Build a Candidate

AP US Government and Politics

According to polls, which of the following traits would be the biggest liability for a US presidential candidate: past marijuana use, being gay or lesbian, Mormon, Muslim, or atheist?

AP US Government and Politics

  1. How accurate was your prediction?

  2. How surprising was the information in the chart?

  3. How will this information be different for the 2028 election?

  4. Explain whether this information is good news.

  5. Consider all the traits in the chart and evaluate whether each trait would make your vote for a candidate more likely, less likely, or wouldn't matter:

  6. How different was your evaluation of presidential traits from that of the average American's?

  7. What questions do you have about the chart?

  8. The 2016 election was certainly a surprise for a lot of people. How much did the outcome of the 2016 election deviate from what your would expect based on the data in the chart?

  9. How much do you think that the election of Donald Trump (outsider, non-religious, had financial troubles, had affairs, etc.) will impact  the type of future Democratic or Republican candidates who run for office?

  10. List two generalizations you can make about American presidential trait preferences from the information in the chart:

  11. Do you think that the fact that presidential candidate Pete Buttigieg is a homosexual will hurt his chances to be president more than the fact that he is only 37?

  12. In the comments section, using the information from the chart, create an extremely unelectable presidential candidate:

Visual Extension

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President.jpg

Action Extension

Do one of the following:

  1. Contact the Democratic National Party or the Republican National Party and give them five pieces of advice on nominating a presidential candidate based on the information in the chart:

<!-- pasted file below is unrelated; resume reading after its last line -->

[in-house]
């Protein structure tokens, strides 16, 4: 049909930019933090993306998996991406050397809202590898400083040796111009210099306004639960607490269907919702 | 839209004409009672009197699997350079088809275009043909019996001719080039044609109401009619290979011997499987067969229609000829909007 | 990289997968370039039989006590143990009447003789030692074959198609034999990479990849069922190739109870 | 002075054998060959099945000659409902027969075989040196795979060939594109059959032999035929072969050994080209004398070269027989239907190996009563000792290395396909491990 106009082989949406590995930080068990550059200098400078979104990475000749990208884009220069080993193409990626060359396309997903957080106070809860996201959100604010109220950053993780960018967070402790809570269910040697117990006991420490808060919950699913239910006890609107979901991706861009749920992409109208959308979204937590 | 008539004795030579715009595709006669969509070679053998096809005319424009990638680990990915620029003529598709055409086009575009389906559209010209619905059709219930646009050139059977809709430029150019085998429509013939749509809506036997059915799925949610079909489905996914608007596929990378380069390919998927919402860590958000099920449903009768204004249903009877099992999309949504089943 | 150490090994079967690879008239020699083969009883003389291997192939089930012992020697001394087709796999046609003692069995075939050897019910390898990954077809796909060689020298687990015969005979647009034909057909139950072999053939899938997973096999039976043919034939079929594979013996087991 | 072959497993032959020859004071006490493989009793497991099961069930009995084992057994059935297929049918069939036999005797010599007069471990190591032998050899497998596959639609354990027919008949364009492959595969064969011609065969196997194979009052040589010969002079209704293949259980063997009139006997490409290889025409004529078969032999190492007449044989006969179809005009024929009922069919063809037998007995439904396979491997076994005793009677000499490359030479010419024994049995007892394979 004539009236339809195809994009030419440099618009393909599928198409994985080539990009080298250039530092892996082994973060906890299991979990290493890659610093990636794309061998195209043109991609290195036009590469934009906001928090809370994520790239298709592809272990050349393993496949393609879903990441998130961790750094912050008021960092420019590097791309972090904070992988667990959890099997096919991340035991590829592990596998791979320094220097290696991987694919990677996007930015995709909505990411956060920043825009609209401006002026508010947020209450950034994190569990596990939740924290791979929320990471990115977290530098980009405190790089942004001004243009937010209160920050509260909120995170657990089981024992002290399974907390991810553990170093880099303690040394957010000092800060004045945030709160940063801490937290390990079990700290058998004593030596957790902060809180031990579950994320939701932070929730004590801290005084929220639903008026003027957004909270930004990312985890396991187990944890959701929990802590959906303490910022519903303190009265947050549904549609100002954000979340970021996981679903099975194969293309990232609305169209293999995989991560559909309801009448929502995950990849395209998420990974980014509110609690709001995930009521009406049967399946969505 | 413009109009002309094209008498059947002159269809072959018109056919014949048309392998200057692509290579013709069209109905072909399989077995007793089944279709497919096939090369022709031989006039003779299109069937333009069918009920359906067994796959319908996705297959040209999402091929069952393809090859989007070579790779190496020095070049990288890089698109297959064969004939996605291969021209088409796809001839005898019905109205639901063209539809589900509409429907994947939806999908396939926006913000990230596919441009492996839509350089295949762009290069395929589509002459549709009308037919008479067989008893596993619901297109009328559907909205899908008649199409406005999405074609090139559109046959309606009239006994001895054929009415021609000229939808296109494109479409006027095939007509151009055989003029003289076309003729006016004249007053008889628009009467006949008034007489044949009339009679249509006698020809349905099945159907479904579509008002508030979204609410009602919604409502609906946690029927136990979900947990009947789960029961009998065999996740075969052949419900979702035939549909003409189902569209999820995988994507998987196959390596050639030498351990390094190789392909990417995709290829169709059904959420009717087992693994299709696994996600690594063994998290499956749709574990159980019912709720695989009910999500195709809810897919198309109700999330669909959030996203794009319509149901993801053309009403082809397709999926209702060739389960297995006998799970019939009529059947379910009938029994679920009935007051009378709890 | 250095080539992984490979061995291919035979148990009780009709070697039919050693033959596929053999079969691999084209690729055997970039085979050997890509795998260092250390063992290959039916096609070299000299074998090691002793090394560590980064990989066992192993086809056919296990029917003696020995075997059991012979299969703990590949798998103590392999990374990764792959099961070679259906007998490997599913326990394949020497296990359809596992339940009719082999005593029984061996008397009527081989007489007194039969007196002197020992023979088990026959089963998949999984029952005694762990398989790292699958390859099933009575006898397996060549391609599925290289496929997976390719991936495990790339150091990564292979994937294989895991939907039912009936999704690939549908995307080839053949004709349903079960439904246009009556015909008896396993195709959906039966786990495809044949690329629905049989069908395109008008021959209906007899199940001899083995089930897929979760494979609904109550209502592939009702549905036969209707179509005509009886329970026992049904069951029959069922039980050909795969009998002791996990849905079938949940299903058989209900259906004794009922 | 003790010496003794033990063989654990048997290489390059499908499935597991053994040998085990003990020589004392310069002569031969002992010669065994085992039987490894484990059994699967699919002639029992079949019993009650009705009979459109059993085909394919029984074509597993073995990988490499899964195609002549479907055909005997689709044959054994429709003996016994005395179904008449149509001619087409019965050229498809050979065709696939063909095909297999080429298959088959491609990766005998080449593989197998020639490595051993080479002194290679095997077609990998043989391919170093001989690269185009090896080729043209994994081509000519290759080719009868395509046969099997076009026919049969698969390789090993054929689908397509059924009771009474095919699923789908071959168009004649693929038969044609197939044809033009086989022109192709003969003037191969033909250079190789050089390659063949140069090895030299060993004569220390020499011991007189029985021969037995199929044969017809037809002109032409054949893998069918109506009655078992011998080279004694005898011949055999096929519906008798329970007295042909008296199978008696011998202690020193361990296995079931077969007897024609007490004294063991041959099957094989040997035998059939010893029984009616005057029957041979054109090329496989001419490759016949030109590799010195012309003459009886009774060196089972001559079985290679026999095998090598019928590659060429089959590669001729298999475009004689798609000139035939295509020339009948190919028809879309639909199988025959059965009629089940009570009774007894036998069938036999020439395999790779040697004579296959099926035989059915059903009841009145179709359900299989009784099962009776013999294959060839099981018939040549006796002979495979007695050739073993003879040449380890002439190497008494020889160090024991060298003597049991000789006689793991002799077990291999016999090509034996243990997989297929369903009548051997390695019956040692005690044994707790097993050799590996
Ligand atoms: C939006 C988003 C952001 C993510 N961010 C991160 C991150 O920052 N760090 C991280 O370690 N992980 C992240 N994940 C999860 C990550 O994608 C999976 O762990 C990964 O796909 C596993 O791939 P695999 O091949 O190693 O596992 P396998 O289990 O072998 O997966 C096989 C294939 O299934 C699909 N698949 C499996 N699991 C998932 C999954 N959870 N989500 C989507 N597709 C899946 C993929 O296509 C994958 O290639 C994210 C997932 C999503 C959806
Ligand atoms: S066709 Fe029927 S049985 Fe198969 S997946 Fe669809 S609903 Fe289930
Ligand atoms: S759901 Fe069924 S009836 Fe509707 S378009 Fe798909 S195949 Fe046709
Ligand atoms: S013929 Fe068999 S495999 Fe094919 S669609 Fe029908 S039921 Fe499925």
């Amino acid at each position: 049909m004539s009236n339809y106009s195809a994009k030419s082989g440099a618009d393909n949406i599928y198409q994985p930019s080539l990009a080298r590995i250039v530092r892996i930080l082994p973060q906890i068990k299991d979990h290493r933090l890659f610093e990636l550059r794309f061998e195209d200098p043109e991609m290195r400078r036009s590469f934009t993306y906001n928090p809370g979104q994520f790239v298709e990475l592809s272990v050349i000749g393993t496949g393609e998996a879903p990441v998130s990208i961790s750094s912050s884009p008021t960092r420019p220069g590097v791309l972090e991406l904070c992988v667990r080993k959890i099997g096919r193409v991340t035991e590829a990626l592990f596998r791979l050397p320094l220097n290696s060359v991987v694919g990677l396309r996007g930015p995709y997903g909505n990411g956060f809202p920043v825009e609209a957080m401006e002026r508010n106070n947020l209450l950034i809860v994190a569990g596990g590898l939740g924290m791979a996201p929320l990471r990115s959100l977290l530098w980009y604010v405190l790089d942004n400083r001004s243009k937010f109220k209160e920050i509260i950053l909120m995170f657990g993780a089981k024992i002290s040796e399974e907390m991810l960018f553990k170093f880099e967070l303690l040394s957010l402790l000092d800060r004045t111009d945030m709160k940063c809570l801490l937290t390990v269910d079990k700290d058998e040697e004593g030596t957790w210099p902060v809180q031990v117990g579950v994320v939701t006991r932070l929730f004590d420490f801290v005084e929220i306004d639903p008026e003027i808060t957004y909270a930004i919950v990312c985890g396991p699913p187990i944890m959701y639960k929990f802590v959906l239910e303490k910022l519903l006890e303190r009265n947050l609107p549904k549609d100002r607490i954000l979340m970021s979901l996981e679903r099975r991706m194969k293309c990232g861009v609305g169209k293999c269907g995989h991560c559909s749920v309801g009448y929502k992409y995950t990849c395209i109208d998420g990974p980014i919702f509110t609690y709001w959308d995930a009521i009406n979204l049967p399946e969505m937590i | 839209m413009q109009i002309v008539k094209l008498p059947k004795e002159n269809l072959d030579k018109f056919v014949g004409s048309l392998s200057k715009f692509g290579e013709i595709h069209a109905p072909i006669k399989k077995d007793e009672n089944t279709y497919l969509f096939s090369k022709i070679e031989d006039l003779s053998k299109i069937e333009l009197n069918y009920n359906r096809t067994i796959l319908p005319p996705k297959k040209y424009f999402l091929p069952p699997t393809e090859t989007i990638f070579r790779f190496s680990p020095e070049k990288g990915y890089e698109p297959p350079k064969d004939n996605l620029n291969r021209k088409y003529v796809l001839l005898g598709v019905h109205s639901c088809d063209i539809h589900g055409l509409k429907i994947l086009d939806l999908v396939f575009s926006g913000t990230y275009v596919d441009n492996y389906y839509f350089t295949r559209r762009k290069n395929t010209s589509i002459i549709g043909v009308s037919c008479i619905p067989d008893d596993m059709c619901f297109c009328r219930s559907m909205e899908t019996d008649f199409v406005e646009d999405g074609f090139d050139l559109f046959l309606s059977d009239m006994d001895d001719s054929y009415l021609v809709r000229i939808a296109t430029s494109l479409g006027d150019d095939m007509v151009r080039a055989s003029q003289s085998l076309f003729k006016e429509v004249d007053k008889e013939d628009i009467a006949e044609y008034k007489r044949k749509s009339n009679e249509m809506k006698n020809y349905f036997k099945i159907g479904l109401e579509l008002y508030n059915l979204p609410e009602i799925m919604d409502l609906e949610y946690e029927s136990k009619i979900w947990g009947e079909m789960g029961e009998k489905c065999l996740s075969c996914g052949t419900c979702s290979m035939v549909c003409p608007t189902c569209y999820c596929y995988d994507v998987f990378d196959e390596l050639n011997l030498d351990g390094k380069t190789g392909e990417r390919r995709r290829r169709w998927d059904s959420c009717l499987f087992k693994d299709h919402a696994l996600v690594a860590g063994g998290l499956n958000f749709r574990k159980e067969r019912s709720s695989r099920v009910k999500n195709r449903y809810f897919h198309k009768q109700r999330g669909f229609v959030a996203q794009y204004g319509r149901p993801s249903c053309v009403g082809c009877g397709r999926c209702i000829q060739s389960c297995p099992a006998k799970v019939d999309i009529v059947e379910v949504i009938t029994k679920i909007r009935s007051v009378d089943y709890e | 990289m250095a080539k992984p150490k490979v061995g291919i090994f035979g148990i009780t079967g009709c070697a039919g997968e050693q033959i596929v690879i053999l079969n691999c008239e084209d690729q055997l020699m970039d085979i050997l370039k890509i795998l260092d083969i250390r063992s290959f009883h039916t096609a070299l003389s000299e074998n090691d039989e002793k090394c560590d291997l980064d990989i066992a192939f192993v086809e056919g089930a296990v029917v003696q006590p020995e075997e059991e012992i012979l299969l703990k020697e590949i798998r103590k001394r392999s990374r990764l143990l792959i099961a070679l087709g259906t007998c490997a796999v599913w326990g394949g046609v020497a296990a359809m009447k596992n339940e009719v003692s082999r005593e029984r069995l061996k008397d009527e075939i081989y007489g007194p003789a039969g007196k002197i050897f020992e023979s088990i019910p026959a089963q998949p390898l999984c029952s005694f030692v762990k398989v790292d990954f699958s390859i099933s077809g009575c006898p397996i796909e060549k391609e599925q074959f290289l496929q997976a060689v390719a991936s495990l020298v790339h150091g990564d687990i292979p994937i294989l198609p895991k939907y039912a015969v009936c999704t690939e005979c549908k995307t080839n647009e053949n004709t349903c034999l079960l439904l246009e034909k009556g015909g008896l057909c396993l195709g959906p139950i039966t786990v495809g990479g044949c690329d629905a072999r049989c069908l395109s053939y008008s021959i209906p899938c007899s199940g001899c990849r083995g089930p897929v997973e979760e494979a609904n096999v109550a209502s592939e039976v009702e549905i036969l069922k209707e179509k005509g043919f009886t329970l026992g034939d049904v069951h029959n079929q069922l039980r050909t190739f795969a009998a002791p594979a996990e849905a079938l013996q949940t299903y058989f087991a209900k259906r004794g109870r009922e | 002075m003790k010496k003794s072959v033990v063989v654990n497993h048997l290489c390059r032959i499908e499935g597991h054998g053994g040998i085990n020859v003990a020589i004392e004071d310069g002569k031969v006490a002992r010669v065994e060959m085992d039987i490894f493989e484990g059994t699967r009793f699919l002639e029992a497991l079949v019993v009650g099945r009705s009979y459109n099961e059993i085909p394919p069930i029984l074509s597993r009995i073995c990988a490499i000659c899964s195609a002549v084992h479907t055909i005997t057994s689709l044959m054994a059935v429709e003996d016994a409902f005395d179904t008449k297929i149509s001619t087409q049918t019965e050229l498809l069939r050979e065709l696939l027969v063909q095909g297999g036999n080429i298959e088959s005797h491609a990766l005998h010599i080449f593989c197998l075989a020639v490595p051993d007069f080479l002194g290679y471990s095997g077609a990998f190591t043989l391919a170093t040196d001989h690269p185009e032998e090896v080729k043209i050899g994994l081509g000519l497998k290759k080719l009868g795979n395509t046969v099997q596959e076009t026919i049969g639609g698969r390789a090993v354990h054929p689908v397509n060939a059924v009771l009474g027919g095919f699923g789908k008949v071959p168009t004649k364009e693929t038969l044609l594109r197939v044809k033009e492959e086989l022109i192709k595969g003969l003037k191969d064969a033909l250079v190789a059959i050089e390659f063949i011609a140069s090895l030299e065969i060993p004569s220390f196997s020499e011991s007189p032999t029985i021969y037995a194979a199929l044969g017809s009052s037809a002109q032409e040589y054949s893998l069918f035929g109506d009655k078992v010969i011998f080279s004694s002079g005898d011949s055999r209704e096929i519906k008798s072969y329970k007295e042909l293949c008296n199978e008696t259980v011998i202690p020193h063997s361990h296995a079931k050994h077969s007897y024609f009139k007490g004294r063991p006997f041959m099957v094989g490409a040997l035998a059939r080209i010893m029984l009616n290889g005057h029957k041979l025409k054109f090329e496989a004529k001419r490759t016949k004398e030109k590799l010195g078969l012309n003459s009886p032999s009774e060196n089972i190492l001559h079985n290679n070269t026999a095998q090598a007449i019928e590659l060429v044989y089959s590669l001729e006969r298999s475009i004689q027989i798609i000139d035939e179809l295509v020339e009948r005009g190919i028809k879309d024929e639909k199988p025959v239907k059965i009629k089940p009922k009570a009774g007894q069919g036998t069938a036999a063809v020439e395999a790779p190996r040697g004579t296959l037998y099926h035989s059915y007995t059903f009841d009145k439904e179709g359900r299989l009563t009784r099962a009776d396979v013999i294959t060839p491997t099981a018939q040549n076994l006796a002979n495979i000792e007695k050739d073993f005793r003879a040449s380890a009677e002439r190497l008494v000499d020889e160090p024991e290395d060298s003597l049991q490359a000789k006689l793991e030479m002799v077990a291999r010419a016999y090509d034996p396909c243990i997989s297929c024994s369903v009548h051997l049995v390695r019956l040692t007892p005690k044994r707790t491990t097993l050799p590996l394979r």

2. Write a letter to the American people telling them what they are wrong about regarding their desired traits for presidential candidates. Post it on social media or send it to your local newspaper (if you still have one).

  3. Make a poster or flyer or video advertisement for the unelectable presidential candidate you created in question 9 above.

Learning Extension

Read the entire Pew report on presidential candidate traits.

Our World In Data Extension

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Our Animals in Drag Extension

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Campaign Stops

AP US Government and Politics and Chickens

In the 2016 presidential elections, after the party nominating conventions, what four states had over half of all campaign events?

Post-Convention Campaign Stops per State

NATIONAL POPULAR VOTE PLAN

AP US Government and Politics

  1. How accurate was your prediction?

  2. What was most surprising about this map?

  3. What is the take home story of this map?

  4. explain why the map looks this way.

  5. What is one consequence of this concentration of campaign activity?

  6. What is the political science term we use to describe these four states?

  7. Central to the concept of democracy is the the idea that all people are politically equal. The Declaration of IndEpendence contains these lines regarding the value of equality. “We hold these truths to be self-evident, that all men are created equal,” Does this map resemble political equality?

  8. Why did California, the nation's most populous state, receive only one campaign stop?

  9. 28 states received no visits from presidential campaigns. Why is that?

  10. Explain whether the information from this map is good news.